More interesting, perhaps, is the next leg of the 155-pound tournament, which includes top prospect Will Brooks. Saad Awad will try to rip his head off. Also, David Rickels appears to have gained an advantage on the field by fighting alternate Jason Fischer, whom "The Caveman" out-pointed in November.

Brooks is the guy to beat, especially after Alexander Sarnavskiy was injured.

Hathaway eyes Brown-Swick winner

November, 28, 2012
By Ben Blackmore
John Hathaway has told ESPN that the winner of Matt Brown versus Mike Swick at UFC on Fox 5 might prove a more interesting fight for him than Matt Riddle, and he would be happy to go abroad to get the matchup. More »
Dan Hardy has revealed his No. 1 pick for a next opponent in the welterweight division, selecting perennial bad boy Josh Koscheck. More

Maguire called for Riddle fight at UFC 154

November, 4, 2012
By Ben Blackmore
John Maguire has shed interesting insight into his hastily arranged welterweight bout with Matt Riddle at UFC 154, revealing he called the UFC to ask for the fight. More

PPVs won't always deliver bang for buck

July, 23, 2012
Mindenhall By Chuck Mindenhall
Where did UFC 149 go wrong? What was the single, biggest offender?

Oh, where to start. What went on in Calgary was one of those perfect storms.

There was the eccentric that didn’t go eccentric (Brian Ebersole). There was hype that fizzled before our eyes (Hector Lombard). There was a passive observer masquerading as the third man in the cage (Yves Lavigne). There were heavy hands that were never deployed (Shawn Jordan/Cheick Kongo). There were gavels that ruled all wrong (Nick Ring over Court McGee). There was a clear body kick that was mistaken for a groin shot (Josh Rosenthal imagining things with Matt Riddle/Chris Clements).

And there was a perfectly decent main event that suffered the residual wrath.

Urijah Faber and Renan Barao needed to turn the main event into Dan Henderson versus Mauricio Rua to balance this ledger. As it were, it played out like Urijah Faber versus Renan Barao. The bout was doomed by its predecessors.

But the real problem, of course, was this: UFC 149 was a stretch to believe in to begin with, and it required some faith. Or that should say -- UFC 149 became a stretch to believe in by its fifth and sixth iteration.

The injury bug sapped this thing good and plenty before it got off the ground. Jose Aldo, Antonio Rodrigo Nogueira, Michael Bisping, on down the line. Bibiano Fernandes wasn’t so much hurt as he was never signed.

Aside from the prelims, the people that the UFC were able to book simply didn’t (or couldn’t) deliver the goods. Shawn Jordan, the former LSU fullback who had a nice glow to his name coming in, was in a battle of leaning pillars with Cheick Kongo. He’s still green and didn’t know what to do in the big spot. Lombard was tentative. Ebersole was intending to move to lightweight when he got the call on a few weeks’ notice to step in. He did. And he looked like a man who wished he didn’t.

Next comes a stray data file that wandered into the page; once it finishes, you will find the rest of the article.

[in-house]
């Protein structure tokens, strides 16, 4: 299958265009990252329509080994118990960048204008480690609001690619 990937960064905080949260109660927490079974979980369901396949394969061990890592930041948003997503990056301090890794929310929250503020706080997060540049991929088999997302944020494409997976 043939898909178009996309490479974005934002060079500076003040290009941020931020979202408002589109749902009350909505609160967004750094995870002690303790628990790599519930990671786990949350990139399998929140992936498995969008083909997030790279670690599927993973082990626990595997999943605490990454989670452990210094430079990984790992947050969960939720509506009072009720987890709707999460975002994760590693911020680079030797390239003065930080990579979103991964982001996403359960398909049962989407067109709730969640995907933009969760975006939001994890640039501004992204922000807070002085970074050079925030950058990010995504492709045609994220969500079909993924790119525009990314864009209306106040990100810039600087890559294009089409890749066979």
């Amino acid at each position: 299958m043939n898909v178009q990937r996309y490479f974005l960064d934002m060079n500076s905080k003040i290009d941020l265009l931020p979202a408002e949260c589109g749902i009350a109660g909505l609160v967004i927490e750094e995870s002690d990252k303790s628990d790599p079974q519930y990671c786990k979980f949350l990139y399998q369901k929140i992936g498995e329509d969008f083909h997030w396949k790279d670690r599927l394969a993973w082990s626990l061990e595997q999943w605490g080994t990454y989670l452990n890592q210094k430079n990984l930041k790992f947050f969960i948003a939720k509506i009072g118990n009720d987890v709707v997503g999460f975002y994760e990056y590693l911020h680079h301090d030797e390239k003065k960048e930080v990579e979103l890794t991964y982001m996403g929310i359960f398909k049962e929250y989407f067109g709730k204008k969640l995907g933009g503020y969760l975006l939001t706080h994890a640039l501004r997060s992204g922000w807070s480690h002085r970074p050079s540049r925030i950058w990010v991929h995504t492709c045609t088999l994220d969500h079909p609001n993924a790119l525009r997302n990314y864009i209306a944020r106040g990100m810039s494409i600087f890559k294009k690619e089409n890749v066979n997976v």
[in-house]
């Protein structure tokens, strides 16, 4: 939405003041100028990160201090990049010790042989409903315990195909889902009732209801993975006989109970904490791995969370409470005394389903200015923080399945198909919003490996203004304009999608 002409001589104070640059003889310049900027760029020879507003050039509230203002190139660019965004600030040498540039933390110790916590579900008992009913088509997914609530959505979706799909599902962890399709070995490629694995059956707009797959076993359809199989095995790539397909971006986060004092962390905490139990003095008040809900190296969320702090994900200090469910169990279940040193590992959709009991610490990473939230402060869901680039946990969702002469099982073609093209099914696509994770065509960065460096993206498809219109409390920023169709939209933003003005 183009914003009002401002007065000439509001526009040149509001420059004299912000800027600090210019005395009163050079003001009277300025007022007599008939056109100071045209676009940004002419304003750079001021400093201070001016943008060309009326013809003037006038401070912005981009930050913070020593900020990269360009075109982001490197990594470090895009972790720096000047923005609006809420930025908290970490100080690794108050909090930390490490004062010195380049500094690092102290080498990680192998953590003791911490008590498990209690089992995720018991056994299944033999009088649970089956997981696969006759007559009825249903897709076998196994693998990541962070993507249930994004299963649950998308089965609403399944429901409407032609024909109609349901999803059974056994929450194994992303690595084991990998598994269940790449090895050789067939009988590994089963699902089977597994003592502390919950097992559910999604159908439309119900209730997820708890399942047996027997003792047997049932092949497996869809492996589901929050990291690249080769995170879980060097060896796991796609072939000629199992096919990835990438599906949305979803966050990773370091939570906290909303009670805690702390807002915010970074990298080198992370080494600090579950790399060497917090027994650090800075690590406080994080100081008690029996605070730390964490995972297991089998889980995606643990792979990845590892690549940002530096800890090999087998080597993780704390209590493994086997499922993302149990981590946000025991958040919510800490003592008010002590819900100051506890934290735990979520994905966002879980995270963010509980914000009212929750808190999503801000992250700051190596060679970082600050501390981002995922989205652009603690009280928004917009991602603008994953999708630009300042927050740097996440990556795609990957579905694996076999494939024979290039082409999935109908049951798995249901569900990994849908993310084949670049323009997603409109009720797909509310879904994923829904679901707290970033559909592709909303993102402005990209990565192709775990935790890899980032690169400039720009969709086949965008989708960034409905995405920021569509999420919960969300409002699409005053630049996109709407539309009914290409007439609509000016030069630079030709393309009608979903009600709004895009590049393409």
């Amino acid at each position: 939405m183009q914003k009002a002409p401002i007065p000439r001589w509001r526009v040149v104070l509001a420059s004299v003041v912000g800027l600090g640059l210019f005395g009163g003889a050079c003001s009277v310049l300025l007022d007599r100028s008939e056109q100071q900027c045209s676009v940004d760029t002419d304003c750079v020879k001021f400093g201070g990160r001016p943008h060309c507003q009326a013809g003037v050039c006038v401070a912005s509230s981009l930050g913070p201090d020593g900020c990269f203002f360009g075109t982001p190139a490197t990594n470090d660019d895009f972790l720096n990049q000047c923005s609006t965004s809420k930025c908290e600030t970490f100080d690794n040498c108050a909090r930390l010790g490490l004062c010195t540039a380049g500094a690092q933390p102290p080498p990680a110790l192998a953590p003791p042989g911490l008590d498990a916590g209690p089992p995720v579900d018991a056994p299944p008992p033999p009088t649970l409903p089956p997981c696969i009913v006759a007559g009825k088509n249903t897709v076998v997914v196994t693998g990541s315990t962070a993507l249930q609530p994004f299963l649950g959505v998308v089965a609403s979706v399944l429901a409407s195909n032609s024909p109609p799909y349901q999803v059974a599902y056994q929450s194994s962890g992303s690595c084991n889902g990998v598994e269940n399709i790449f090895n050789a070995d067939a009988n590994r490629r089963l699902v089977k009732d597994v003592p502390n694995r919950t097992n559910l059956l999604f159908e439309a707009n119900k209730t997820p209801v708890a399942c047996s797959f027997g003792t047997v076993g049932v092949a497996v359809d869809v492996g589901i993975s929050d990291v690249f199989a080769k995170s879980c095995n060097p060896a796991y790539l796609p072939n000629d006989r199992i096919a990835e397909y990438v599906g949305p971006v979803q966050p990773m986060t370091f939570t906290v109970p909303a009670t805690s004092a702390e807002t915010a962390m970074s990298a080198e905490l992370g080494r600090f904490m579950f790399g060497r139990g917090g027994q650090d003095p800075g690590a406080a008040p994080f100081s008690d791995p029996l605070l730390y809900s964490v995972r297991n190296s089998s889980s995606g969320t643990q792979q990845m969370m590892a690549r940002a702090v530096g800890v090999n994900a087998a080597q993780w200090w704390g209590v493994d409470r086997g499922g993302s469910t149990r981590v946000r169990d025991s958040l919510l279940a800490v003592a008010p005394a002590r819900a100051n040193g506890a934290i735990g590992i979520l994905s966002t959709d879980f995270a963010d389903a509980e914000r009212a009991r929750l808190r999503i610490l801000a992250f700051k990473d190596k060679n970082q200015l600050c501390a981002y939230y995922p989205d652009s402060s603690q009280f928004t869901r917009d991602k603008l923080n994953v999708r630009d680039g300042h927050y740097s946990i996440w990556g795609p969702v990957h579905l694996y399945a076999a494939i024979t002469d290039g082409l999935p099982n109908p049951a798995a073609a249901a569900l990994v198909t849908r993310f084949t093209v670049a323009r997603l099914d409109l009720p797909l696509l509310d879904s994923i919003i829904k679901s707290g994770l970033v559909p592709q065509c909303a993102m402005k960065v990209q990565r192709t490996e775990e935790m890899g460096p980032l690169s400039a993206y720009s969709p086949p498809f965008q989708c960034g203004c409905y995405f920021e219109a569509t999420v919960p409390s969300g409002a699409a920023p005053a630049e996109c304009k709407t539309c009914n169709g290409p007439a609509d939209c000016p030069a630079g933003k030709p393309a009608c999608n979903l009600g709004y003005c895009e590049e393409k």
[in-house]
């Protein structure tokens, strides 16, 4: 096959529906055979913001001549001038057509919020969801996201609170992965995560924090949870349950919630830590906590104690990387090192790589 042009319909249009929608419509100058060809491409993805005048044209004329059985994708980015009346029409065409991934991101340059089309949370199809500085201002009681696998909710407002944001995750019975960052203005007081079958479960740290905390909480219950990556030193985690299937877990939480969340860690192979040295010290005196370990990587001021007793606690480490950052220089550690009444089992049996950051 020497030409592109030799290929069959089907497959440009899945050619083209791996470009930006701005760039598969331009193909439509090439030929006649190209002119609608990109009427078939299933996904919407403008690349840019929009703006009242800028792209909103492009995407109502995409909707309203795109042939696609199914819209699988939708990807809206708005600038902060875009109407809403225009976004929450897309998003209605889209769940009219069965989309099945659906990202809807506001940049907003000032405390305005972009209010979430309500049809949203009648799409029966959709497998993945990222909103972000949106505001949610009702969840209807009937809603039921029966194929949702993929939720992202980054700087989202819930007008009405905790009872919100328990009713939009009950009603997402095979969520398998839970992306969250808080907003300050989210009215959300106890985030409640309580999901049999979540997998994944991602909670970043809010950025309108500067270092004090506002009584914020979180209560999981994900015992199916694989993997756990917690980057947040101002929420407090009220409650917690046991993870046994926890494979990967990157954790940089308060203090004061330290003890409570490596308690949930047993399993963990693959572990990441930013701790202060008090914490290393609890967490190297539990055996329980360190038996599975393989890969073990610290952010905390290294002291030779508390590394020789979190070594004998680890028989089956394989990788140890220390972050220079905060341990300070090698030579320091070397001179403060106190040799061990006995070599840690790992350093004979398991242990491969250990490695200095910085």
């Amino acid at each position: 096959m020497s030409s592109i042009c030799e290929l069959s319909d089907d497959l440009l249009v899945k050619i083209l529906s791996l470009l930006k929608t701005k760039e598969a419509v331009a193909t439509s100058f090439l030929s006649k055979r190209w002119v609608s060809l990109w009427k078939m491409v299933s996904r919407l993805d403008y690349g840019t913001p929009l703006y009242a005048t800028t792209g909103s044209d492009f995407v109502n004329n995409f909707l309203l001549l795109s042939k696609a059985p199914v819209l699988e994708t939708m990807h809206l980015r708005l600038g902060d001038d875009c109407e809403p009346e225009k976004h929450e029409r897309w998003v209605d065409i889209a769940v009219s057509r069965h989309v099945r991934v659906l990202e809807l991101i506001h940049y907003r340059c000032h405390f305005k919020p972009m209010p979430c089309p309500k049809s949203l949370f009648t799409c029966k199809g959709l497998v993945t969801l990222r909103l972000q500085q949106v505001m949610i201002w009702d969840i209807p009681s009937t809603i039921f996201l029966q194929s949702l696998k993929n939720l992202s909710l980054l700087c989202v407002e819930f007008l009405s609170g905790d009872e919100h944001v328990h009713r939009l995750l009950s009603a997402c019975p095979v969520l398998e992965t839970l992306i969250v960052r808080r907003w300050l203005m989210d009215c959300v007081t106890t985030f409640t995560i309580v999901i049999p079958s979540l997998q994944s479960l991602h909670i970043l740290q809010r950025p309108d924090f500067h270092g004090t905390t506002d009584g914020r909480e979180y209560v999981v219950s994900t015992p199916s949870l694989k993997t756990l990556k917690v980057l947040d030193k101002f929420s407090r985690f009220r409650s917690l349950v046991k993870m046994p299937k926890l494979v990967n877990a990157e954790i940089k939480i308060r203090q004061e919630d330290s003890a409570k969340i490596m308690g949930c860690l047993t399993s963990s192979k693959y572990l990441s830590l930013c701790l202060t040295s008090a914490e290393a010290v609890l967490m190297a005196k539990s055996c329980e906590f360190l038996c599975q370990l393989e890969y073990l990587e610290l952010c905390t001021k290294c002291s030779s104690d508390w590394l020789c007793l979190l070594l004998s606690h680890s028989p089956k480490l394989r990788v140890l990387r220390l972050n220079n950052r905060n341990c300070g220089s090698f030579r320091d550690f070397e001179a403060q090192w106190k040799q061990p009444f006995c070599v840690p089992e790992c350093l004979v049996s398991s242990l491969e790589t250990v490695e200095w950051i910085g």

Of all the patchwork matches, only Riddle from the main card came correct. His arm-triangle on Chris Clements was cleanly executed viciousness that set a false premise for things to come. The thing that followed was disappointment. Disappointment that Lombard didn’t live up to billing. Disappointment that Kongo played clinch. Disappointment that the UFC played fast and loose with people’s disposable income.
[+] EnlargeCheick Kongo
Ric Fogel for ESPN.comHug of war: Cheick Kongo, left, and Shawn Jordan spent more time holding and posing than they did actually fighting.

Even the postfight news conference, where Dana White promised to update us on the bearings of the 185-pound weight class didn’t deliver. As for Lombard, who hadn’t lost since that Gegard Mousasi upkick back in 2006? Nowhere to be found. He wouldn’t be made available to scowl at trouble-making media types.

This happens sometimes. Not all cards deliver on the pay portion of the programming. White said it reminded him of UFC 33. Cynics might point to UFC 147. Only difference is, that card was so suspect that most people stayed away from shelling out the $50 to watch it. This time, there was an undercurrent of hope that UFC 149 -- for as cobbled and rearranged as it appeared on paper -- could turn into one of those rare gems. You know, one of those cards where White laughs at the people who criticized it beforehand while holding court with the media afterward.

White himself was certain that this card was going to deliver, appearing in Alberta on Thursday as a man who could barely contain his glee. But it couldn’t, wouldn’t and didn’t, which takes turns being nobody’s fault with being everybody’s fault. When a stinker happens, the people who bought the pay-per-view take it personally, and the crowd on-hand chants “RE-FUND” throughout the main event. The faith of a good product in spite of all the rejiggering came out to $50 and change (more if you ordered in HD). It wasn’t what the UFC wanted, nor what the fans wanted.

Everybody is complaining about the same thing from different perspectives.

But we order these fights knowing there’s a chance things won’t pan out. Look at the response to Clay Guida versus Gray Maynard on a free card. Had that fight been the main event on the UFC 149 PPV, Calgary might have turned into Vancouver after the 2010 Stanley Cup Finals.

It’s tricky stuff, this PPV business. The public demands its money’s worth. The UFC demands more of its fighters. The commissions demand competence of its referees and judges (or at least should). Everybody demands entertainment. It’s a demanding public, and it’s a demanding sport, and the UFC is a demanding business.

Yet as we learned on Saturday, demands can be what they want, but there are no guarantees.